Small businesses can’t escape work health & safety obligations

A Queensland court has convicted a small business owner for industrial manslaughter under the Work Health and Safety Act 2011 (Qld). The sentence of five years in prison (down from 20 years) will be suspended after 18 months but serves as a dire warning to small business owners for failure to meet obligations under the Queensland work health & safety legislation.

What happened that resulted in the conviction under the Work Health and Safety Act?

A small business owner was operating a forklift unlicensed to unload a three-tonne generator from a truck. The load was approximately 300 kg beyond the capacity of the forklift.

A friend of the small business owner (ultimately a volunteer at the workplace) was assisting to unload the generator by placing dunnage on the underside of the generator. There were no work health safety systems in place at the workplace to mitigate potential risks involved in the activity.

When the business owner raised the tines of the forklift, the forklift tilted forwards and the back wheels came off the ground. The generator slid sideways off the forklift and struck the volunteer who sustained fatal injuries.

The business owner was charged with industrial manslaughter under s 34C of the Work Health and Safety Act as a ‘person conducting a business or undertaking’ (PCBU) who negligently caused the death of the volunteer at the workplace.

The work health and safety prosecutor conceded that the small business owner did not have significant financial resources to operate a sophisticated safety system, but the absence of resources did not preclude the business owner to establish an exclusion zone when carrying out a task that was known to be high risk.

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Small business safety obligations

In fact, the failure of the business owner to take measures to control the risk, in some way demonstrated his negligence. Exclusion zones do not cost money, nor do they require significant time in planning to implement. The court also heard that safe, alternative methods of unloading the generator were available at a low cost.

The prosecution specifically alleged that the defendant’s conduct was negligent because:

  • He was not licenced to operate a forklift.
  • The business operated by him did not have any documented health and safety procedures concerning the use of the forklift to unload heavy equipment.
  • The forklift had a lifting capacity that was inadequate for its use in unloading the generator.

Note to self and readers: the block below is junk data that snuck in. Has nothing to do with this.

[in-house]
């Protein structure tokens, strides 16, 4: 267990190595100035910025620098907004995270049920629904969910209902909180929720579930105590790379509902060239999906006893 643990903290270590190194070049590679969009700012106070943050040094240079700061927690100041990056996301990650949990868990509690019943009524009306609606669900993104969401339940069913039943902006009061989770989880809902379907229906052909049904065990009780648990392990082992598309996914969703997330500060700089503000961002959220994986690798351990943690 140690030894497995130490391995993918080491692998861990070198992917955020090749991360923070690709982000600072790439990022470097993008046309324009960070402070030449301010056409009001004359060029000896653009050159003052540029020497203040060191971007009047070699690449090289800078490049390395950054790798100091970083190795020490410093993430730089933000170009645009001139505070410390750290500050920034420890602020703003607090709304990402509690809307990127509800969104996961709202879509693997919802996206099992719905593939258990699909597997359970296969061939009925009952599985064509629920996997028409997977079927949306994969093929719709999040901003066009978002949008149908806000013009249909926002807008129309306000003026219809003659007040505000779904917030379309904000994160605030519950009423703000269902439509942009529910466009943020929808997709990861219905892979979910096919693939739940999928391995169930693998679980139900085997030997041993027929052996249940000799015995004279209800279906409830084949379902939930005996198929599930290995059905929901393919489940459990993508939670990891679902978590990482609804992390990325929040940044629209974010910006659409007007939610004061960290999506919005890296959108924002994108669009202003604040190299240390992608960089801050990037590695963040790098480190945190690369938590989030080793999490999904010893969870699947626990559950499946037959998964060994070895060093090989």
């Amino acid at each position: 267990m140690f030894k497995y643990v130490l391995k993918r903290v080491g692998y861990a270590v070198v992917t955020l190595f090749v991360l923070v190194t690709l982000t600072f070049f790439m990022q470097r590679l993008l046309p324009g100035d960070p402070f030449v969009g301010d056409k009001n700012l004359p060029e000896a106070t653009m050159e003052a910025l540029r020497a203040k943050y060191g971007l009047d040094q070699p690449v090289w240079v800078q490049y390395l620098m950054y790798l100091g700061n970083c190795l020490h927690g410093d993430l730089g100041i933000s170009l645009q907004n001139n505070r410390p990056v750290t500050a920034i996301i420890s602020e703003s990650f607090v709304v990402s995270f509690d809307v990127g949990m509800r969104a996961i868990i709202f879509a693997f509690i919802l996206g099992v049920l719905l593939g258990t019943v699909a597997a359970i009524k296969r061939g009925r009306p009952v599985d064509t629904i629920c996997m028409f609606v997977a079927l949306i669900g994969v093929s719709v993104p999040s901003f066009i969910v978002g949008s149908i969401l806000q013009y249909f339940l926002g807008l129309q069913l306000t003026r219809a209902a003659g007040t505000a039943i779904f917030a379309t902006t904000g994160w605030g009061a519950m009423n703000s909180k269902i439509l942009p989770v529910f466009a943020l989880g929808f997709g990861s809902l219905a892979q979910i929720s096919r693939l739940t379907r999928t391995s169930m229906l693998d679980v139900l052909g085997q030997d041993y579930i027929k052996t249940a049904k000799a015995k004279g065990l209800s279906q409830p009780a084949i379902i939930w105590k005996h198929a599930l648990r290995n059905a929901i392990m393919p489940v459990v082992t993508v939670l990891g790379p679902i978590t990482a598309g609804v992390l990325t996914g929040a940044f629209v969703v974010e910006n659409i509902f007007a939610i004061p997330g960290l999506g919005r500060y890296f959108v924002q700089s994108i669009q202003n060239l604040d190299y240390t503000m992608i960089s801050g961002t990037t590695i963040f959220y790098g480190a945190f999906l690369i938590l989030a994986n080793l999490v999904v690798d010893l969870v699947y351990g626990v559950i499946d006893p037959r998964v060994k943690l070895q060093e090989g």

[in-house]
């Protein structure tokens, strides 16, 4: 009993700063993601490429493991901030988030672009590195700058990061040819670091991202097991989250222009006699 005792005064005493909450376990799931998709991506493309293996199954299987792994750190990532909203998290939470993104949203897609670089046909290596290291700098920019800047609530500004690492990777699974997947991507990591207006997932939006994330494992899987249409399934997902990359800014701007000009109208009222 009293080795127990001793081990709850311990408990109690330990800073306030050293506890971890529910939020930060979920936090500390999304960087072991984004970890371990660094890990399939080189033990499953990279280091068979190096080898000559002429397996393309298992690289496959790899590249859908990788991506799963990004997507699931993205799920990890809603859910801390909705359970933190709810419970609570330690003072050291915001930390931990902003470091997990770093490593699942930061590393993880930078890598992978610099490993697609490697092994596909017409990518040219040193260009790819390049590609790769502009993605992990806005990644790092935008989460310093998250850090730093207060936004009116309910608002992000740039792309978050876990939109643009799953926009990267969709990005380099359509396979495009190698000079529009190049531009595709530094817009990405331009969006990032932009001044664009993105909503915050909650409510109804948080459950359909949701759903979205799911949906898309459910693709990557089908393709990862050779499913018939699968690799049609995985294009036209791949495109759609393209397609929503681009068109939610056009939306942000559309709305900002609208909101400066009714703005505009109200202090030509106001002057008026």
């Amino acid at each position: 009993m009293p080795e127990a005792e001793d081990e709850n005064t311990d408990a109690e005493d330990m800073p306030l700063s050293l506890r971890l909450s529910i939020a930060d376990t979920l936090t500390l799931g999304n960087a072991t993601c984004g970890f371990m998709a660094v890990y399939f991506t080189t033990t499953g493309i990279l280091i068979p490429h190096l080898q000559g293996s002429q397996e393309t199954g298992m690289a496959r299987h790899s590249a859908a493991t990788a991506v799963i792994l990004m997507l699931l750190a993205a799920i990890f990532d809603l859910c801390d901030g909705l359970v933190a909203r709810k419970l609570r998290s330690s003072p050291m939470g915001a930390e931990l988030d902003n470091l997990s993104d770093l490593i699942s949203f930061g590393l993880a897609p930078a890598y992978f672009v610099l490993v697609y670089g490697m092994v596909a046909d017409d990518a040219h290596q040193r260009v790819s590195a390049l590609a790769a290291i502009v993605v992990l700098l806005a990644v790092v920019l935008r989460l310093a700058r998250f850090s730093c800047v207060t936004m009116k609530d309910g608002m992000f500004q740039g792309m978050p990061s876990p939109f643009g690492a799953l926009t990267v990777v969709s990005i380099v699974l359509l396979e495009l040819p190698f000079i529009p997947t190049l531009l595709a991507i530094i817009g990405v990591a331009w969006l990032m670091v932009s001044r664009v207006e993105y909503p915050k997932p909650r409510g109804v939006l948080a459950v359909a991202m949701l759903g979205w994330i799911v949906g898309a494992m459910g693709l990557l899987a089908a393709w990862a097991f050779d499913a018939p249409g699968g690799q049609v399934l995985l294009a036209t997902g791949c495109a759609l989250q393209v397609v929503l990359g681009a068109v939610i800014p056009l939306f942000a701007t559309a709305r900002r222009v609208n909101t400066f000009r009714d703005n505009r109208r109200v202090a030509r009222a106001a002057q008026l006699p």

• The defendant failed to make proper enquiries as to the weight of the generator.
  • The generator was not designed to facilitate it being lifted by a forklift.
  • The defendant failed to designate an exclusion zone preventing pedestrian ingress into the area where the unloading of the generator was to take place;
  • The defendant failed to provide proper instruction, training or supervision to the other worker to ensure that he remained at a safe distance from the suspended generator.
  • It became apparent during the attempted unloading process that the forklift’s lifting capacity was inadequate for the task, however, the defendant persisted, including while a worker was positioned to the rear of the forklift; and
  • Safe, alternative methods of unloading the generator were available at a low cost.

In finding the defendant guilty, the jury was satisfied that the defendant’s conduct was negligent and that it caused the death of the worker on whom the generator fell.

In sentencing the defendant, His Honour Judge Cash QC observed that while the deceased worker had placed himself in harm’s way, that did not relieve the defendant of his responsibilities.

His Honour noted that the sentence to be imposed needed to reflect considerations of punishment, general and specific deterrence, and denunciation, as well as the defendant’s lack of previous convictions, remorse, and other personal circumstances. It was also relevant that since the incident the defendant had put in place all necessary measures to address the concerns identified.

What does this case mean for business?

There is ample evidence from this case and others (e.g  R v Brisbane Auto Recycling Pty Ltd & Ors) that work health & safety regulators will pursue action where a small business owner is negligent in their duties as a PBCU (Person In Control of a Business Unit) despite not have the significant financial resource to implement health & safety systems.

The case is a judicious reminder to be observant in identifying, implementing, and controlling risks (including those to non-employed personnel).

If you’d like some small business safety advice or understand your small business safety obligations, why not chat below or call us on 1300 087 888.

By |2022-05-04T15:19:55+09:00May 4th, 2022|News, Safety Advice|0 Comments

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